Getting the peaks perfect: System suitability for HPLC
On-line testing can ensure data quality in pharmaceutical assays.
Chromatography, specifically liquid chromatography, is used extensively in pharmaceutical development and manufacturing. In the pharmaceutical industry, countless HPLCs are working in research and quality control laboratories, churning out innumerable test results each day on the dosage levels, purity, and dissolution characteristics of new drug candidates or marketed products. Now
how can anyone be sure that each HPLC autosampler is injecting precisely or that the column has not degraded the day before? In other words, how can researchers be assured that each HPLC system is functioning properly on any particular day? These are not academic questions, given the serious role of the pharmaceutical business in developing safe and efficacious drugs for human consumption.
One might recognize these questions as part of the age-old problem of system validation under Good Manufacturing Practices (GMP). Purdue Pharma, for example, typically follows the three-step approach commonly adopted by the industry (Figure 1). The first step, Initial System Qualification, is followed by Periodic Calibration, which verifies the functional performance of each component of the instrument upon initial installation and then every six months afterwards (see TCAW, Feb 2001, p 42). The second step is Method Validation, which verifies the performance of the entire analytical procedure, including sample preparation. The final step is System Suitability Testing (SST), which verifies the holistic functionality of the chromatographic system on a day-to-day basis. In this article, we focus on this final validation step and discuss how to perform SST and set suitability limits according to the latest regulatory guidelines.
|FIGURE 1: Domains of a validated analytical system showing relationships among calibration (qualification), method validation, and system suitability.
Source: Reference 1 (with permission from Marcel Dekker).
SST is commonly used to verify resolution, column efficiency, and repeatability of a chromatographic system to ensure its adequacy for a particular analysis. According to the United States Pharmacopeia (USP) and the International Conference on Harmonization (ICH), SST is an integral part of many analytical procedures. Although USP and ICH are not regulatory agencies, their guidelines are bibles followed closely in the industry because they are accepted by the FDA. SST is based on the concept that the equipment, electronics, analytical operations, and samples to be analyzed constitute an integral system that can be evaluated as a whole. The chromatographic systems used for most pharmaceutical analyses such as assays of the active ingredients, impurity determinations, and dissolution testing (measuring the dissolution rate for a particular form of dosage) must pass a set of predefined acceptance criteria (SST limits) before sample analysis can commence.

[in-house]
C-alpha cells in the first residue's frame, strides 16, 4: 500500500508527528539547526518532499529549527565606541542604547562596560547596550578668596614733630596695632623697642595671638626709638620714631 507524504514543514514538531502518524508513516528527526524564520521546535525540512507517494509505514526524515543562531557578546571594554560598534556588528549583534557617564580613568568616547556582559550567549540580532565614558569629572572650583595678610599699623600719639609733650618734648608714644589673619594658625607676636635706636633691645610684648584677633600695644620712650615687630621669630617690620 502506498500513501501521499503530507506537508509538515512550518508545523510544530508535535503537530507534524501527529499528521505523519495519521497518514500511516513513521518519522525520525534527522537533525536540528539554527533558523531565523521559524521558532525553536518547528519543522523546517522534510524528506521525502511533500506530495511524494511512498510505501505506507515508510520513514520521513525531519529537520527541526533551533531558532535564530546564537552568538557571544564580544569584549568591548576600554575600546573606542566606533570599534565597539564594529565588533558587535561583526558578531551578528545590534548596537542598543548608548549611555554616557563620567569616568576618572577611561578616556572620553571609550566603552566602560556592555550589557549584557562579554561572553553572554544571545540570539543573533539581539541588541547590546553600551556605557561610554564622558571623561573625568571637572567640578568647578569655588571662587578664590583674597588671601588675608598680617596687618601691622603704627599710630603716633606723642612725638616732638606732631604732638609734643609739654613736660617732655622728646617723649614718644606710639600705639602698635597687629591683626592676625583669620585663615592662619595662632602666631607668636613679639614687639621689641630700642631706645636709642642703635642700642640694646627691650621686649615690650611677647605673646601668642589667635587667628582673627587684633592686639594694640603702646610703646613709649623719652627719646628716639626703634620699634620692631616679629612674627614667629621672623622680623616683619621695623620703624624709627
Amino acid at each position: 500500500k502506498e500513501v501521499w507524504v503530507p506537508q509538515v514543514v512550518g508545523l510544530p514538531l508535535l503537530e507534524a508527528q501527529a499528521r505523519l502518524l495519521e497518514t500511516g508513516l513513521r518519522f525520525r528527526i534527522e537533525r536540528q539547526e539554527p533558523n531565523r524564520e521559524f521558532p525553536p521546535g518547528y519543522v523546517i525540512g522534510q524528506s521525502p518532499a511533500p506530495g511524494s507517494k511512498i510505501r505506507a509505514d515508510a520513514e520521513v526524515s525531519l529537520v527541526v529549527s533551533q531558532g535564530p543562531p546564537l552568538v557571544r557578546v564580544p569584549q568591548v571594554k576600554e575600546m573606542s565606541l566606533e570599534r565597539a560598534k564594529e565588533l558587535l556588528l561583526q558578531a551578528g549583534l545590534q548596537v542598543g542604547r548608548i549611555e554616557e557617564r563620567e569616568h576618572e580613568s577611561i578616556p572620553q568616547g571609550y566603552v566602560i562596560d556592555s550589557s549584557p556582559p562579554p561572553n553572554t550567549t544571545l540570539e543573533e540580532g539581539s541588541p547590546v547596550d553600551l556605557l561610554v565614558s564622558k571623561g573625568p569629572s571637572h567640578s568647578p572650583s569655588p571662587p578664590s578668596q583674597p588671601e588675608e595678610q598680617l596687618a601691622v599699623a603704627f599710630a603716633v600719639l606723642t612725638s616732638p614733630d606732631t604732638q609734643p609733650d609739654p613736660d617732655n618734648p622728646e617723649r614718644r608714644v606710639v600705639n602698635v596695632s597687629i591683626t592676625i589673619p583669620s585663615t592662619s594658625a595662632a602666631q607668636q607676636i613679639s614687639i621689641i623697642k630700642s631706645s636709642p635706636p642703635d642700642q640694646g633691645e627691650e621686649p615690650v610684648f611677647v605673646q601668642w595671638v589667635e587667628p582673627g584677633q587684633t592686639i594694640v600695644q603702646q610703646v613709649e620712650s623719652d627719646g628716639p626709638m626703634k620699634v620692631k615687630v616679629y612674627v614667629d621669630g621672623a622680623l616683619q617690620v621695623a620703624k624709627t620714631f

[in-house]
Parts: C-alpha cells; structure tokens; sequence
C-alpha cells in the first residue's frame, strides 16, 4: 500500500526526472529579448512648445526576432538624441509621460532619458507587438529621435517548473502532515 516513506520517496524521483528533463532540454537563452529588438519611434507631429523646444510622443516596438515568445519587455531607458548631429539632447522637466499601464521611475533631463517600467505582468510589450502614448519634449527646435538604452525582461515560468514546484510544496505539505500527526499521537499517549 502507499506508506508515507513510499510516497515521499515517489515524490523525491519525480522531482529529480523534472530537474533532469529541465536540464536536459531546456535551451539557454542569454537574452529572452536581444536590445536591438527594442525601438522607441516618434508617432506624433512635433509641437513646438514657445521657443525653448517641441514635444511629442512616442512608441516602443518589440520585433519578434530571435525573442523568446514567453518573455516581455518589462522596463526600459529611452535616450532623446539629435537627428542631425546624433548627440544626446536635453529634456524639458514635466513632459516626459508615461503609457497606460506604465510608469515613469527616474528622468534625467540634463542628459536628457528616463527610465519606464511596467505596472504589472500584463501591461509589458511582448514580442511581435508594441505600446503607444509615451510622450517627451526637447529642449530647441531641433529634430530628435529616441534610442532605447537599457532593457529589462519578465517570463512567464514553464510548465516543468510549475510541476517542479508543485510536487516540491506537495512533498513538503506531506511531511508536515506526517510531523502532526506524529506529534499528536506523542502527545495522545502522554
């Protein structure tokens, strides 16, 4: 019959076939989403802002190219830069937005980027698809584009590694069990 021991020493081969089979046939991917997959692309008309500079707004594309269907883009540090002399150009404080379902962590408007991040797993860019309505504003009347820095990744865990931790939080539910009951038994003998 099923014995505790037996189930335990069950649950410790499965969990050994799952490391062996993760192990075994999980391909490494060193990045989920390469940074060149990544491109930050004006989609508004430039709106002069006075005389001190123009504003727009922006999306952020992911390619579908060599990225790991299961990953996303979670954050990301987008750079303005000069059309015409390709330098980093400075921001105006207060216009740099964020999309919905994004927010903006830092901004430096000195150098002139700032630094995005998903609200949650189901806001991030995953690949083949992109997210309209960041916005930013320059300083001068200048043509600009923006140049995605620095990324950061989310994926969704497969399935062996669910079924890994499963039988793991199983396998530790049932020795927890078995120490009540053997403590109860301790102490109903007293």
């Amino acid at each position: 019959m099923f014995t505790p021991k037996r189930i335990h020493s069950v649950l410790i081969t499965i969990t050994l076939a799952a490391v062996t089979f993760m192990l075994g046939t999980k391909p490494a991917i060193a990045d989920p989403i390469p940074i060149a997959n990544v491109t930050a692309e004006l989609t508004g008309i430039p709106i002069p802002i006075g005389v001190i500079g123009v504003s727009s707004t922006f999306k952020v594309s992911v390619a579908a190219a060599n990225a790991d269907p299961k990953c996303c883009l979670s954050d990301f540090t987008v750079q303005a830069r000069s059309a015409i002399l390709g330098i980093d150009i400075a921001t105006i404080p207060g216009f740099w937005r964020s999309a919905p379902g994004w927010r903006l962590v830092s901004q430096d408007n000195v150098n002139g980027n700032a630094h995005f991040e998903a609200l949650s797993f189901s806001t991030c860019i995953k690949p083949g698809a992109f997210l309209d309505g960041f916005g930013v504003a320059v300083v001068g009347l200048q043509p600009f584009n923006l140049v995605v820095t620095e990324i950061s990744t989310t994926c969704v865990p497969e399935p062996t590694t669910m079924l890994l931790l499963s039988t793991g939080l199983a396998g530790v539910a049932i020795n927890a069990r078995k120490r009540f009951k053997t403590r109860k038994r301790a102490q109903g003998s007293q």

How does one use SST to satisfy the latest USP and ICH guidelines? First, SST must be performed before and throughout all regulated assays. It is no longer sufficient to apply SST at the beginning of the chromatographic run and to assume that the system will function properly during the experiment. Second, a single-component calibration solution to check system suitability is not adequate because the systems separation capability is not demonstrated. Rather, the use of System Suitability Samples (SSSs) or resolution test mixtures containing both main components and expected impurities is required. At Purdue, many of our SSSs contain the active pharmaceutical ingredients (APIs) at 80120% of the concentration claimed on the label and are spiked with one or more critical components, such as the least resolved related substances at 0.10.5%. SSSs are analyzed before and interspersed between samples during testing (i.e., five replicate injections of SSS for initial SST and one SSS injection every 10 assay or 12 dissolution samples).
Primary SST parameters are resolution (R), repeatability (RSDrelative standard deviationsof peak response and retention time), column efficiency (N), and tailing factor (T). These parameters are most important as they indicate system specificity, precision, and column stability. Other parameters include capacity factor (k) and signal-to-noise ratio (S/N) for impurity peaks. Most chromatographic data systems can automate the measurement and reporting of these SST parameters. Acceptance criteria or SST limits are predefined in most official analytical methods. Limits may vary with different tests and are typically less stringent for biologics and trace impurities. Table 1 summarizes guidelines for setting SST limits from the FDAs Center for Drug Evaluation and Research (CDER) (2) and compares them with those proposed by Hsu and Chien (3), which include recommendations for biologics and trace components.
|TABLE 1: Comparison of SST criteria
||Hsu and Chien recommendation
|Repeatability of peak response
||1.0% for 5 replicates
||>2000 (plate count)
|Data sources: References 2 and 3.